I have an exciting announcement to share today! For some years now we’ve been planning to invest in a property here in Italy. Beyond our personal home. I’ve researched through hundreds of properties, with each one assisting us in narrowing down our desired purchase criteria for an investment property.
I mentioned our criteria. You ask, ‘But what criteria, what could you possibly be thinking?’ Ahhh, I’m glad you asked! Here is a peak at some of the things we were looking for in an investment.
- Limited Cash – We’re a young couple, having escaped the clutches of debt. So even though our Net Worth is growing, our personal cash potential is limited. Fear Not, there are hundreds if not thousands of properties in Italy that can be purchased for less than 50,000 Euro.
- Local market – Italy is a country about the size of Idaho geographically. With provinces all over Italy each having their own database of respective properties we will be saving time by searching through the database controlled by our local province. Other benefits include time and cost of travel, as well as knowledge of local amenities.
- Above average size – I phrase it this way because on the database, it is easy to find a property with a low price. The problem is finding one bigger than a broom closet. I exaggerate a little bit. But some people literally live in a 300 sf room. So I would call above average to be anything over 1000 square feet.
- Fix-up potential – I would love to buy a large, local, perfectly finished property at a low price. But let’s face it. It’s just not going to happen. Luckily, I love a good remodel!
As law dictates the responsibility for auctioning of the properties that are lost due to non-payment has been held by the courts. As of recently that has changed, but the courts still must systematically remove themselves of the last inventories. So, some years now, the municipalities of Italy have seen thousands of homes pass their courtrooms. Even with the change of law, giving the property control back to the bank, each province must systematically rid themselves of their previous inventory.
The process through the courts is set up so that if no one is in attendance on the date of the auction, the home will be marked as deserted and the property will be relisted at a lower price some months later. I have watched multiple properties drop from an initial auction price of over 100,000 euro, to less than 30,000 before they are picked up by some investor, family, or contractor.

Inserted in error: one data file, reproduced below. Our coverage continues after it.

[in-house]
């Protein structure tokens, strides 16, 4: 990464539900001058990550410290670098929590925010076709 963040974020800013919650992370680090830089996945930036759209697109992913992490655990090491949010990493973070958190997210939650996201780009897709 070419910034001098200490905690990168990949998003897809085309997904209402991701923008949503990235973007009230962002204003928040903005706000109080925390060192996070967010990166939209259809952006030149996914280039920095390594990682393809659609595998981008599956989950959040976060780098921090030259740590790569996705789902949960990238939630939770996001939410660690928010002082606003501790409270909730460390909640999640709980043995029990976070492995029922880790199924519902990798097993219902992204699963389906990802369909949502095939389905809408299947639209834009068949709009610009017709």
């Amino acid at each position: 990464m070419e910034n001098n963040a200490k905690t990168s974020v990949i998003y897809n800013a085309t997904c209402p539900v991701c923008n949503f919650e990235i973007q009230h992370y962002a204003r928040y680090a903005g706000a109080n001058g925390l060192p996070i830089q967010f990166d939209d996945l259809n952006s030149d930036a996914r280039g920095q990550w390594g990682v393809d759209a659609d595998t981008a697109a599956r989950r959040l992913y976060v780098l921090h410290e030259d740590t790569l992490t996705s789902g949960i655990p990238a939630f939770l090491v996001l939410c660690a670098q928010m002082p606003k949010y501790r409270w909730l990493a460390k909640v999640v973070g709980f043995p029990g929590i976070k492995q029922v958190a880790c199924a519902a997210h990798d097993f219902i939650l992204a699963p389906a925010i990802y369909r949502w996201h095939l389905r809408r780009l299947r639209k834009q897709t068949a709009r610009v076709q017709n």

There are many factors that make up a good investment. However, a profitable investment is starts at the time of purchase. Waiting for the right property is a two-edged sword. On one side, the market is moving on without you, so it is important to be ready to move at any moment. Regarding the other edge of the blade, making a move on a property with poor terms can be a devastating blow. This is one of the greatest reasons to always be diversified. One poor decision among a mixed portfolio will reduce the impact upon your entire portfolio.
Additionally as many investors know, time is a limited resource. Many have learned about the ‘Rule of 72’ in recent years. At this point I’m not sure who invented it. I’ve always said Benjamin Franklin did. However, I see some sources claiming it was Albert Einstein. (If anyone has a good source for evidencing who the creator was I’d love to hear from you in the comments.) I mention the rule because it is a good depiction of time vs money; all using the basis of an interest rate. The higher the rate, the faster your money doubles. This is one of the reasons I enjoy real estate, setting optimal purchase terms can lead to higher rates of return, thus reaping higher rates of return upon realizing the sale.
Back to us, we waited and waited. Making a few attempts on properties that were within our criteria scope, but always coming up short against the competition. Then stumbles in a property (from this point on will be known as ‘Ospedaletto’) that would test our resolve to be investors. To explain I will need explain a part of the process.
In the U.S. if I am not mistaken, to purchase a property on auction, you can find the address and go do some due diligence on your own, and if you are brave enough to speak with the current owners(which I know many that are) you could possibly see inside the home. Otherwise, you are required to make the attempt to purchase without visual proof of the interior condition.
Here in Italy, each property is taken from the owner, and responsibility is given to a custodian of the province to allow potential purchasers the ability to tour the home. Making arrangements oftentimes with the previous owners or tenants that are currently living in the property.
We make it a point to see each property as soon as possible, Ospedaletto however proved difficult to view based on our summer schedule. The week before the auction arrived and we still had yet to see the property. We contacted the custodian again and again, and finally their response…. ‘It’s too late’
Security vs Risk
After a moment of desperation and reflection on all our failed attempts, I lifted myself up and said, ‘Let’s do it anyway! If not now, when?’
Like I said, a test of our resolve. Are we going to be investors? Or aren’t we? I had seen the exterior of the property multiple times. We had done our research to the best of our abilities. What remained was stepping out of that bubble of comfort we can become trapped in, and just act!
Part II – to be continued…
Here are a few photos of our first walk by. Sure it’s a fixer upper, but all the better that way. More photos to come! Coming up will be more posts describing the next steps we will have to take. Like I said, we won the auction! But I’ll save the details of the auction day for next time. Thanks for reading!